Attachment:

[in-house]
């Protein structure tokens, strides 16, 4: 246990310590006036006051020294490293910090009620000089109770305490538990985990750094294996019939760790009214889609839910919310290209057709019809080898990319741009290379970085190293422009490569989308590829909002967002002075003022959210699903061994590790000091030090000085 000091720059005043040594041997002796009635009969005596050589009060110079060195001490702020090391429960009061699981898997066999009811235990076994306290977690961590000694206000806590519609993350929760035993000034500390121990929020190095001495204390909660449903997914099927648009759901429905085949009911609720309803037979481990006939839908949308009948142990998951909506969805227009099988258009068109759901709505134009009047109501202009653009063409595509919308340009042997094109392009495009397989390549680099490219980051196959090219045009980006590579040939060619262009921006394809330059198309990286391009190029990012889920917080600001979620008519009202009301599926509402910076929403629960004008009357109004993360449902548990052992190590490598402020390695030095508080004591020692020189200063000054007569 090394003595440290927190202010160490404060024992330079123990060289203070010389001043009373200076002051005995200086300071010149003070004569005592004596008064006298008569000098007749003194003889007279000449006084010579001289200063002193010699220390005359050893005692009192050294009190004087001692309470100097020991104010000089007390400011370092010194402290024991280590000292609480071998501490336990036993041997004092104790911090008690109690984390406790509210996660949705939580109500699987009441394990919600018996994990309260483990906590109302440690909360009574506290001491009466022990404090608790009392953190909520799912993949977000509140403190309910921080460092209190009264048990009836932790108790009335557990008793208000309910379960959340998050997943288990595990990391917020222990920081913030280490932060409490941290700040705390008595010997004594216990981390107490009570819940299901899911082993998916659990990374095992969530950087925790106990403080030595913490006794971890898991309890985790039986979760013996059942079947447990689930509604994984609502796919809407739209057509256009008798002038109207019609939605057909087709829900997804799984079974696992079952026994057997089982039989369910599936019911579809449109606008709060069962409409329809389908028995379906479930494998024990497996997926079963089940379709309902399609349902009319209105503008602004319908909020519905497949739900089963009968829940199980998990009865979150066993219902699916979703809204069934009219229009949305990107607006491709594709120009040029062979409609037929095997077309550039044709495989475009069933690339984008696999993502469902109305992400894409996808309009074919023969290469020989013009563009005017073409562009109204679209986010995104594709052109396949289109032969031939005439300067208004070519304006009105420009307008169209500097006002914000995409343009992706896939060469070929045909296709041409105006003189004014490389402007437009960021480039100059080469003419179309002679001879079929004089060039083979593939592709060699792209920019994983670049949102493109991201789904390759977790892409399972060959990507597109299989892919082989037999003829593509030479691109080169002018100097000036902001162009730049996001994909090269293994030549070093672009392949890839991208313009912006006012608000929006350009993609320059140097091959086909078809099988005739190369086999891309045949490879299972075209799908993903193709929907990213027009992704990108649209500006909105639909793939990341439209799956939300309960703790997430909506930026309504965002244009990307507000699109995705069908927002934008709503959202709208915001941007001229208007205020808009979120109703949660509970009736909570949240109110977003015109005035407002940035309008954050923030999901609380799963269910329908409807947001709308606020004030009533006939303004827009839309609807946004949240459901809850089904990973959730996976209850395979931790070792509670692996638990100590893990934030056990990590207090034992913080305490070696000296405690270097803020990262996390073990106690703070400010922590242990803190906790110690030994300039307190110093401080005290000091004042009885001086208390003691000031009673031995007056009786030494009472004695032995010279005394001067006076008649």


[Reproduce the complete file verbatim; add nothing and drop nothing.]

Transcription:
[in-house]
């Protein structure tokens, strides 16, 4: 246990310590006036006051020294490293910090009620000089109770305490538990985990750094294996019939760790009214889609839910919310290209057709019809080898990319741009290379970085190293422009490569989308590829909002967002002075003022959210699903061994590790000091030090000085 000091720059005043040594041997002796009635009969005596050589009060110079060195001490702020090391429960009061699981898997066999009811235990076994306290977690961590000694206000806590519609993350929760035993000034500390121990929020190095001495204390909660449903997914099927648009759901429905085949009911609720309803037979481990006939839908949308009948142990998951909506969805227009099988258009068109759901709505134009009047109501202009653009063409595509919308340009042997094109392009495009397989390549680099490219980051196959090219045009980006590579040939060619262009921006394809330059198309990286391009190029990012889920917080600001979620008519009202009301599926509402910076929403629960004008009357109004993360449902548990052992190590490598402020390695030095508080004591020692020189200063000054007569 090394003595440290927190202010160490404060024992330079123990060289203070010389001043009373200076002051005995200086300071010149003070004569005592004596008064006298008569000098007749003194003889007279000449006084010579001289200063002193010699220390005359050893005692009192050294009190004087001692309470100097020991104010000089007390400011370092010194402290024991280590000292609480071998501490336990036993041997004092104790911090008690109690984390406790509210996660949705939580109500699987009441394990919600018996994990309260483990906590109302440690909360009574506290001491009466022990404090608790009392953190909520799912993949977000509140403190309910921080460092209190009264048990009836932790108790009335557990008793208000309910379960959340998050997943288990595990990391917020222990920081913030280490932060409490941290700040705390008595010997004594216990981390107490009570819940299901899911082993998916659990990374095992969530950087925790106990403080030595913490006794971890898991309890985790039986979760013996059942079947447990689930509604994984609502796919809407739209057509256009008798002038109207019609939605057909087709829900997804799984079974696992079952026994057997089982039989369910599936019911579809449109606008709060069962409409329809389908028995379906479930494998024990497996997926079963089940379709309902399609349902009319209105503008602004319908909020519905497949739900089963009968829940199980998990009865979150066993219902699916979703809204069934009219229009949305990107607006491709594709120009040029062979409609037929095997077309550039044709495989475009069933690339984008696999993502469902109305992400894409996808309009074919023969290469020989013009563009005017073409562009109204679209986010995104594709052109396949289109032969031939005439300067208004070519304006009105420009307008169209500097006002914000995409343009992706896939060469070929045909296709041409105006003189004014490389402007437009960021480039100059080469003419179309002679001879079929004089060039083979593939592709060699792209920019994983670049949102493109991201789904390759977790892409399972060959990507597109299989892919082989037999003829593509030479691109080169002018100097000036902001162009730049996001994909090269293994030549070093672009392949890839991208313009912006006012608000929006350009993609320059140097091959086909078809099988005739190369086999891309045949490879299972075209799908993903193709929907990213027009992704990108649209500006909105639909793939990341439209799956939300309960703790997430909506930026309504965002244009990307507000699109995705069908927002934008709503959202709208915001941007001229208007205020808009979120109703949660509970009736909570949240109110977003015109005035407002940035309008954050923030999901609380799963269910329908409807947001709308606020004030009533006939303004827009839309609807946004949240459901809850089904990973959730996976209850395979931790070792509670692996638990100590893990934030056990990590207090034992913080305490070696000296405690270097803020990262996390073990106690703070400010922590242990803190906790110690030994300039307190110093401080005290000091004042009885001086208390003691000031009673031995007056009786030494009472004695032995010279005394001067006076008649």